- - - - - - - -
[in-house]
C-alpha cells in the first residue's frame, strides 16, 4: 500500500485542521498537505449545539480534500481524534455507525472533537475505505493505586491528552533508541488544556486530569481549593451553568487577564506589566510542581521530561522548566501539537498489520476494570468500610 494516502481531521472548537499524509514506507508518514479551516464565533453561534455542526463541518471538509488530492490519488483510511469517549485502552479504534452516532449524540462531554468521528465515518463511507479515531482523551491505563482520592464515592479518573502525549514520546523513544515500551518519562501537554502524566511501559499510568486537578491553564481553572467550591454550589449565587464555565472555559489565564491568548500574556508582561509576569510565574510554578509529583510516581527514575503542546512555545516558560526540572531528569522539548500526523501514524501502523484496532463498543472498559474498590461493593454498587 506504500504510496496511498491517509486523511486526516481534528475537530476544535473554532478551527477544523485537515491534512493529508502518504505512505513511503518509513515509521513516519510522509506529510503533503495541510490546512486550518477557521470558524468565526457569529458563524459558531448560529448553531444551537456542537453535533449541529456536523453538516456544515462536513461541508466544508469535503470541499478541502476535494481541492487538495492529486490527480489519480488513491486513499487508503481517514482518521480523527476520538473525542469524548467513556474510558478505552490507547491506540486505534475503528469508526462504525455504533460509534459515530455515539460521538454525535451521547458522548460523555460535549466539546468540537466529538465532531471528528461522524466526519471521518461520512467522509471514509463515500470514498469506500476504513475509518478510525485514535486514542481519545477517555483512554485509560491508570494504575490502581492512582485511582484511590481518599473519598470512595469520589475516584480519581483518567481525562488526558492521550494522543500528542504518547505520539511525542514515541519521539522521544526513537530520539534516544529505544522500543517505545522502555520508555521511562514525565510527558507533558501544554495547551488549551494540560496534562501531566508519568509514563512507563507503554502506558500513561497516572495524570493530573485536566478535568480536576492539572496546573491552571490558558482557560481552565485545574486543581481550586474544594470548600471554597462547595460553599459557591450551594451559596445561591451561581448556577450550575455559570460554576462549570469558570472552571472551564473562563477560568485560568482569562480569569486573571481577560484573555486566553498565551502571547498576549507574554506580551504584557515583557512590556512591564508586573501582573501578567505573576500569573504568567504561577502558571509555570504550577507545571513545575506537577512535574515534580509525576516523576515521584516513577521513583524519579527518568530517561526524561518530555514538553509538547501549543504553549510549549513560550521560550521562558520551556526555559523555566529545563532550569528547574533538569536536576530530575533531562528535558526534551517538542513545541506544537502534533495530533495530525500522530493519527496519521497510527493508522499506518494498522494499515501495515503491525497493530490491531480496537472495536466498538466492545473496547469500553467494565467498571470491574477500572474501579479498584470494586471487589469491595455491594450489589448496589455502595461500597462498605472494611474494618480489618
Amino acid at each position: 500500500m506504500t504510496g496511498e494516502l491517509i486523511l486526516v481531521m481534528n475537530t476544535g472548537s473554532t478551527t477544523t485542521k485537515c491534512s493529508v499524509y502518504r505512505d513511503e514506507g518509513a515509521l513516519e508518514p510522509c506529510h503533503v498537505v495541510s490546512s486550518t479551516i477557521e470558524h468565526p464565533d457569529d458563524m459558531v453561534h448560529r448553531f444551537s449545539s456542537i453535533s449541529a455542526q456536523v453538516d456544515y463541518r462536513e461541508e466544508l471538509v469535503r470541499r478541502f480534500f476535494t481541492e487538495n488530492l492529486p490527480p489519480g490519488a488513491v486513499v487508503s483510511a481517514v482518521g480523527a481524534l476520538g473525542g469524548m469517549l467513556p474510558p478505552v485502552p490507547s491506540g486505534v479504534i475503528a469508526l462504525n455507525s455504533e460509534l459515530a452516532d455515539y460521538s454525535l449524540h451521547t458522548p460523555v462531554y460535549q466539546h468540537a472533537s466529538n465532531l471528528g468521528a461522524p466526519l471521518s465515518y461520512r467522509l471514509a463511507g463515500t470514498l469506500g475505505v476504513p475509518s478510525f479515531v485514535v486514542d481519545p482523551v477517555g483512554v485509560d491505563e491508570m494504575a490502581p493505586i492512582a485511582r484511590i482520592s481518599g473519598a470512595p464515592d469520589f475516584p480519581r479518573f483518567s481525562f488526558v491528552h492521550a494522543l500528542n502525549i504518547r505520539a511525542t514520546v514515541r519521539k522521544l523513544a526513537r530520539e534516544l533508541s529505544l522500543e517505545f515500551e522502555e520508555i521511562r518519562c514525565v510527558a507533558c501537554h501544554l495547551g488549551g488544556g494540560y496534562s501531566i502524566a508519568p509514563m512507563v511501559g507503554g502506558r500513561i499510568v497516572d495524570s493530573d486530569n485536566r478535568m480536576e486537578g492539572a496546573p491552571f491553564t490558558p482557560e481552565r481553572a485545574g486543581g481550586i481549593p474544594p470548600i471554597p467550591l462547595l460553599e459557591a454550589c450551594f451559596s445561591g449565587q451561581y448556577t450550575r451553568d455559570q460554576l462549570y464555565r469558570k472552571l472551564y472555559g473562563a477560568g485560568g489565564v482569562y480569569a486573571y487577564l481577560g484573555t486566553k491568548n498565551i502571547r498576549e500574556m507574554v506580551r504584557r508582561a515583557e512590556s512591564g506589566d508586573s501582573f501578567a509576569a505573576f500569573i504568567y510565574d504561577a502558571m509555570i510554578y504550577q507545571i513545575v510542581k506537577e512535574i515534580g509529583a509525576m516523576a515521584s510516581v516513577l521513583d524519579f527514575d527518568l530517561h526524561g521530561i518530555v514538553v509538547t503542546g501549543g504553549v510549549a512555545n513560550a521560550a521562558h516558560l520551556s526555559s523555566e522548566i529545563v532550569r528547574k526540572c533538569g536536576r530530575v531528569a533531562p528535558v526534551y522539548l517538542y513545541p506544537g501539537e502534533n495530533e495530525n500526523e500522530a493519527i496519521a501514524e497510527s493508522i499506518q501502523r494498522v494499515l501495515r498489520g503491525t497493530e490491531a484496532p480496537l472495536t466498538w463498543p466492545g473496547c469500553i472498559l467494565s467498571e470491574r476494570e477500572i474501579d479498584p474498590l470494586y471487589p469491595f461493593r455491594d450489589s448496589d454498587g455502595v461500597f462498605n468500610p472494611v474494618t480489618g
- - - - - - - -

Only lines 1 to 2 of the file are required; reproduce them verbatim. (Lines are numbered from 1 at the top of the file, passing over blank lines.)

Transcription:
[in-house]
C-alpha cells in the first residue's frame, strides 16, 4: 500500500485542521498537505449545539480534500481524534455507525472533537475505505493505586491528552533508541488544556486530569481549593451553568487577564506589566510542581521530561522548566501539537498489520476494570468500610 494516502481531521472548537499524509514506507508518514479551516464565533453561534455542526463541518471538509488530492490519488483510511469517549485502552479504534452516532449524540462531554468521528465515518463511507479515531482523551491505563482520592464515592479518573502525549514520546523513544515500551518519562501537554502524566511501559499510568486537578491553564481553572467550591454550589449565587464555565472555559489565564491568548500574556508582561509576569510565574510554578509529583510516581527514575503542546512555545516558560526540572531528569522539548500526523501514524501502523484496532463498543472498559474498590461493593454498587 506504500504510496496511498491517509486523511486526516481534528475537530476544535473554532478551527477544523485537515491534512493529508502518504505512505513511503518509513515509521513516519510522509506529510503533503495541510490546512486550518477557521470558524468565526457569529458563524459558531448560529448553531444551537456542537453535533449541529456536523453538516456544515462536513461541508466544508469535503470541499478541502476535494481541492487538495492529486490527480489519480488513491486513499487508503481517514482518521480523527476520538473525542469524548467513556474510558478505552490507547491506540486505534475503528469508526462504525455504533460509534459515530455515539460521538454525535451521547458522548460523555460535549466539546468540537466529538465532531471528528461522524466526519471521518461520512467522509471514509463515500470514498469506500476504513475509518478510525485514535486514542481519545477517555483512554485509560491508570494504575490502581492512582485511582484511590481518599473519598470512595469520589475516584480519581483518567481525562488526558492521550494522543500528542504518547505520539511525542514515541519521539522521544526513537530520539534516544529505544522500543517505545522502555520508555521511562514525565510527558507533558501544554495547551488549551494540560496534562501531566508519568509514563512507563507503554502506558500513561497516572495524570493530573485536566478535568480536576492539572496546573491552571490558558482557560481552565485545574486543581481550586474544594470548600471554597462547595460553599459557591450551594451559596445561591451561581448556577450550575455559570460554576462549570469558570472552571472551564473562563477560568485560568482569562480569569486573571481577560484573555486566553498565551502571547498576549507574554506580551504584557515583557512590556512591564508586573501582573501578567505573576500569573504568567504561577502558571509555570504550577507545571513545575506537577512535574515534580509525576516523576515521584516513577521513583524519579527518568530517561526524561518530555514538553509538547501549543504553549510549549513560550521560550521562558520551556526555559523555566529545563532550569528547574533538569536536576530530575533531562528535558526534551517538542513545541506544537502534533495530533495530525500522530493519527496519521497510527493508522499506518494498522494499515501495515503491525497493530490491531480496537472495536466498538466492545473496547469500553467494565467498571470491574477500572474501579479498584470494586471487589469491595455491594450489589448496589455502595461500597462498605472494611474494618480489618